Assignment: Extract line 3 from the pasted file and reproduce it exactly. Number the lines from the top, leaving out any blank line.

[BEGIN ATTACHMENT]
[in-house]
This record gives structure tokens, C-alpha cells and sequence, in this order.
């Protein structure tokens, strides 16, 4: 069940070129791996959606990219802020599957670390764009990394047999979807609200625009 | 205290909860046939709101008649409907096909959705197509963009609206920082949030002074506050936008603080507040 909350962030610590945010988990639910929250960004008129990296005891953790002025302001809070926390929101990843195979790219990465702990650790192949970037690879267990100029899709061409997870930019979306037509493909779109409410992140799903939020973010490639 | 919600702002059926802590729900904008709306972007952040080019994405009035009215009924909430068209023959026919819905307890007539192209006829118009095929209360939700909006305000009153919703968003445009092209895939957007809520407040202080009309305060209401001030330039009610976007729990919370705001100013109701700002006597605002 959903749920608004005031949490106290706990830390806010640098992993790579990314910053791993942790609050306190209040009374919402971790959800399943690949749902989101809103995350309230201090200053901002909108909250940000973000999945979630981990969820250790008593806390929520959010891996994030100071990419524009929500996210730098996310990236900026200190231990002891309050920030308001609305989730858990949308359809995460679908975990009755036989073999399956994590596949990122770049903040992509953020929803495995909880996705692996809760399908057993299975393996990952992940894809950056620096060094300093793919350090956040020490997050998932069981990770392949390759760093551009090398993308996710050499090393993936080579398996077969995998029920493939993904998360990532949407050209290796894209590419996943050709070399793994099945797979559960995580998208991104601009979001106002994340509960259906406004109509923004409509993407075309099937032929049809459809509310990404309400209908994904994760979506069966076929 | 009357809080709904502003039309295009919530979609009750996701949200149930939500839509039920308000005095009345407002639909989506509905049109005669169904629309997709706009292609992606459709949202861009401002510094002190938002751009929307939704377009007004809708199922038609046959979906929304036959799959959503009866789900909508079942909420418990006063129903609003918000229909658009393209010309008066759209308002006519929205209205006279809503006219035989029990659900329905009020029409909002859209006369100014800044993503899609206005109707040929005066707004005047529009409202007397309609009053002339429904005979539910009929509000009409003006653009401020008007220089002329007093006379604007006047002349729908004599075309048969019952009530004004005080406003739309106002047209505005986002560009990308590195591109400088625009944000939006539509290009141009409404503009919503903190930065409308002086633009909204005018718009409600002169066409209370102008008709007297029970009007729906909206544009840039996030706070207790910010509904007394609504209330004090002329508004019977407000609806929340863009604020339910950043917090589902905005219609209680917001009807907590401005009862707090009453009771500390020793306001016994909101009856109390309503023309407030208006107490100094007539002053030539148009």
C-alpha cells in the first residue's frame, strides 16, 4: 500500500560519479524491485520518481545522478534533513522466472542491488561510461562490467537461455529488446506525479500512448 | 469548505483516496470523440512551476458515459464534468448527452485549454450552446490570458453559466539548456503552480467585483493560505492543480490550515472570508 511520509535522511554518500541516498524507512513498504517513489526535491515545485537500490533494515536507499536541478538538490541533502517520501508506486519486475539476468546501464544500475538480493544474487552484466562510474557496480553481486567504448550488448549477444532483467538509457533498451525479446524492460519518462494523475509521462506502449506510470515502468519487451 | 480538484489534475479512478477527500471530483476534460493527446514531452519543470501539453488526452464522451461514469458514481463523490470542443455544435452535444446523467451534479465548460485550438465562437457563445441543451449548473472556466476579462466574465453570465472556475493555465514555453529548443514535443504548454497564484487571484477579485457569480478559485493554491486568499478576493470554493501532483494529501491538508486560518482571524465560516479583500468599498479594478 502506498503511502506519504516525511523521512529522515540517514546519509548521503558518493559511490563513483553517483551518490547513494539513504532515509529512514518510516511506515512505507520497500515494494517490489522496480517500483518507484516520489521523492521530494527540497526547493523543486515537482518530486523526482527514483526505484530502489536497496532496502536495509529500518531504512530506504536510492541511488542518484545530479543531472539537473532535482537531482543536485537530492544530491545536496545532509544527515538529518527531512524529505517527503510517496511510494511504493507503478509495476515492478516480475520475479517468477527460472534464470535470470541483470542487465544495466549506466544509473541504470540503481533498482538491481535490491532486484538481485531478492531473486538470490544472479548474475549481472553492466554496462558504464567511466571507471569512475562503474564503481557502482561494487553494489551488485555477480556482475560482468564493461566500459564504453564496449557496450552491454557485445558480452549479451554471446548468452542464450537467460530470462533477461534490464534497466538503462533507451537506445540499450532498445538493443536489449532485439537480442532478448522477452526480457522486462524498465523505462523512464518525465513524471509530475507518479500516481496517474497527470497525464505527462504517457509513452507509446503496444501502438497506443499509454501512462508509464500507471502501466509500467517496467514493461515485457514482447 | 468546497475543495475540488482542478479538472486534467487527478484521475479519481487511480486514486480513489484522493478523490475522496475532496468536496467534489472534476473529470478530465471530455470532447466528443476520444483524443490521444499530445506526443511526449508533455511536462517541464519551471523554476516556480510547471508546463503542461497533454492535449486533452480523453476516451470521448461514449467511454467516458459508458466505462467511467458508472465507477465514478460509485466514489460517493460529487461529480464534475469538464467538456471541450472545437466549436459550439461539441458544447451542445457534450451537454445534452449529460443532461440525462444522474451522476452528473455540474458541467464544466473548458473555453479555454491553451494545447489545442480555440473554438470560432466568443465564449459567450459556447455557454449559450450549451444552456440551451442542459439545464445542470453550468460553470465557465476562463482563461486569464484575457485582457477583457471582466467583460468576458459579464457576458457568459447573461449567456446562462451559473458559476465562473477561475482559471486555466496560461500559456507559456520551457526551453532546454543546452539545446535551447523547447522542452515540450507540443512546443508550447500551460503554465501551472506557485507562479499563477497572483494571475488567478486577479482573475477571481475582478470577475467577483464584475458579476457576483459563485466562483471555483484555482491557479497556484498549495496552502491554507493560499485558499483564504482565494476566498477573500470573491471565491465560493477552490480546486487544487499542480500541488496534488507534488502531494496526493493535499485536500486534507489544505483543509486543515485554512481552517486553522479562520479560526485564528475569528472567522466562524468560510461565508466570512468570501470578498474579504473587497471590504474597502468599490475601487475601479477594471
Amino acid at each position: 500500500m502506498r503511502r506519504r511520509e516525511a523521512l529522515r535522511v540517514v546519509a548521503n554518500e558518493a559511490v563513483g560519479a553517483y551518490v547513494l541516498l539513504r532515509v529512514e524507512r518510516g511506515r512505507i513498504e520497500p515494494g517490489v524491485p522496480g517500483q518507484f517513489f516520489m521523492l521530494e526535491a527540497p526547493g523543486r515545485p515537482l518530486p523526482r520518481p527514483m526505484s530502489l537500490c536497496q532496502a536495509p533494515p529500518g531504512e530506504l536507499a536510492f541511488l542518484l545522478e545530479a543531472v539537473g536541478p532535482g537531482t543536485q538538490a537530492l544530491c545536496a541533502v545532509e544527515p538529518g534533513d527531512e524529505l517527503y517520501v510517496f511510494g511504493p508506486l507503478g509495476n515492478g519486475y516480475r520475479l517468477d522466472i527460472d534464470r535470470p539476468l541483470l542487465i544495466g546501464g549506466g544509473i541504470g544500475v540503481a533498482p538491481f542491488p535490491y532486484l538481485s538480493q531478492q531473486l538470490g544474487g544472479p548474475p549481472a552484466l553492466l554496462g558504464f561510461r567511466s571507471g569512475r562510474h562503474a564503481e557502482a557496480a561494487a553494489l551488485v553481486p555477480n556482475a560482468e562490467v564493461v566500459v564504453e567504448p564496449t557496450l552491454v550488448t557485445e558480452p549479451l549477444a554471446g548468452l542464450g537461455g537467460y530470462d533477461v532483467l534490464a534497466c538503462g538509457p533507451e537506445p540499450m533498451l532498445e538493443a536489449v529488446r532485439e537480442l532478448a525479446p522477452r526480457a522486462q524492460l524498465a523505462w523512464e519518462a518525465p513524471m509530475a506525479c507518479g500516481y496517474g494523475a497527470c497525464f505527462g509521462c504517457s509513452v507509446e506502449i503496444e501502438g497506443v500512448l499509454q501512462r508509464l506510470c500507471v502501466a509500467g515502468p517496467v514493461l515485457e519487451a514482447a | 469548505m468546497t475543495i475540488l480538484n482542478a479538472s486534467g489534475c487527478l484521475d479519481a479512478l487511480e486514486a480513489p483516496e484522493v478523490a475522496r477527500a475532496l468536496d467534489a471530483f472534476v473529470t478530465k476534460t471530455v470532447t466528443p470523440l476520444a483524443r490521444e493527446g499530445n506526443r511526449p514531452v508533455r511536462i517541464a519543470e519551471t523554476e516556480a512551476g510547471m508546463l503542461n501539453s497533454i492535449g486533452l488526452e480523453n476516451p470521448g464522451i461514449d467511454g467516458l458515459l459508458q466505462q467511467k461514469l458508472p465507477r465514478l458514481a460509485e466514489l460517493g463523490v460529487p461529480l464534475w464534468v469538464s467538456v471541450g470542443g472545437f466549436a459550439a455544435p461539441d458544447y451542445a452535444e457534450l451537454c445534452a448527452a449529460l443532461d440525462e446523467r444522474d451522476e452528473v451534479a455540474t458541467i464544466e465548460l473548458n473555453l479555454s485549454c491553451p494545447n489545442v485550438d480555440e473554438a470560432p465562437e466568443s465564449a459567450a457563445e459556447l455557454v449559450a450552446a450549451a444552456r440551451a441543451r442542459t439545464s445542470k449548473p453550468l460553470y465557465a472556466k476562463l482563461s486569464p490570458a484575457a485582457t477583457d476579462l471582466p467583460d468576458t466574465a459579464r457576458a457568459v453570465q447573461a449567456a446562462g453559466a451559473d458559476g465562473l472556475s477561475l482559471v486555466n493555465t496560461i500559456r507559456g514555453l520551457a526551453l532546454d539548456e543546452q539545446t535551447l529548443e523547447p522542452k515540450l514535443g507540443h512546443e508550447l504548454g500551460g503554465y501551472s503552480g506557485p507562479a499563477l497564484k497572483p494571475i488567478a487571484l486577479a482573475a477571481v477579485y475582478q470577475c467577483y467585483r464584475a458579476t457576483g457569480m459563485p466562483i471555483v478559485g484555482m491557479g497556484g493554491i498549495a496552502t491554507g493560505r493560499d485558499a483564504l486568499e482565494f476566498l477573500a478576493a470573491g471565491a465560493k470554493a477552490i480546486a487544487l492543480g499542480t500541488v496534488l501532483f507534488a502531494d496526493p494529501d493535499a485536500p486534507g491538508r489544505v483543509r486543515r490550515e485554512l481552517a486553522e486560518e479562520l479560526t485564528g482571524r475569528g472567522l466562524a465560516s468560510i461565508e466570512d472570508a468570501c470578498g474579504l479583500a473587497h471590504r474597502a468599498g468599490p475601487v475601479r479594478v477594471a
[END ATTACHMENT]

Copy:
């Protein structure tokens, strides 16, 4: 069940070129791996959606990219802020599957670390764009990394047999979807609200625009 | 205290909860046939709101008649409907096909959705197509963009609206920082949030002074506050936008603080507040 909350962030610590945010988990639910929250960004008129990296005891953790002025302001809070926390929101990843195979790219990465702990650790192949970037690879267990100029899709061409997870930019979306037509493909779109409410992140799903939020973010490639 | 919600702002059926802590729900904008709306972007952040080019994405009035009215009924909430068209023959026919819905307890007539192209006829118009095929209360939700909006305000009153919703968003445009092209895939957007809520407040202080009309305060209401001030330039009610976007729990919370705001100013109701700002006597605002 959903749920608004005031949490106290706990830390806010640098992993790579990314910053791993942790609050306190209040009374919402971790959800399943690949749902989101809103995350309230201090200053901002909108909250940000973000999945979630981990969820250790008593806390929520959010891996994030100071990419524009929500996210730098996310990236900026200190231990002891309050920030308001609305989730858990949308359809995460679908975990009755036989073999399956994590596949990122770049903040992509953020929803495995909880996705692996809760399908057993299975393996990952992940894809950056620096060094300093793919350090956040020490997050998932069981990770392949390759760093551009090398993308996710050499090393993936080579398996077969995998029920493939993904998360990532949407050209290796894209590419996943050709070399793994099945797979559960995580998208991104601009979001106002994340509960259906406004109509923004409509993407075309099937032929049809459809509310990404309400209908994904994760979506069966076929 | 009357809080709904502003039309295009919530979609009750996701949200149930939500839509039920308000005095009345407002639909989506509905049109005669169904629309997709706009292609992606459709949202861009401002510094002190938002751009929307939704377009007004809708199922038609046959979906929304036959799959959503009866789900909508079942909420418990006063129903609003918000229909658009393209010309008066759209308002006519929205209205006279809503006219035989029990659900329905009020029409909002859209006369100014800044993503899609206005109707040929005066707004005047529009409202007397309609009053002339429904005979539910009929509000009409003006653009401020008007220089002329007093006379604007006047002349729908004599075309048969019952009530004004005080406003739309106002047209505005986002560009990308590195591109400088625009944000939006539509290009141009409404503009919503903190930065409308002086633009909204005018718009409600002169066409209370102008008709007297029970009007729906909206544009840039996030706070207790910010509904007394609504209330004090002329508004019977407000609806929340863009604020339910950043917090589902905005219609209680917001009807907590401005009862707090009453009771500390020793306001016994909101009856109390309503023309407030208006107490100094007539002053030539148009």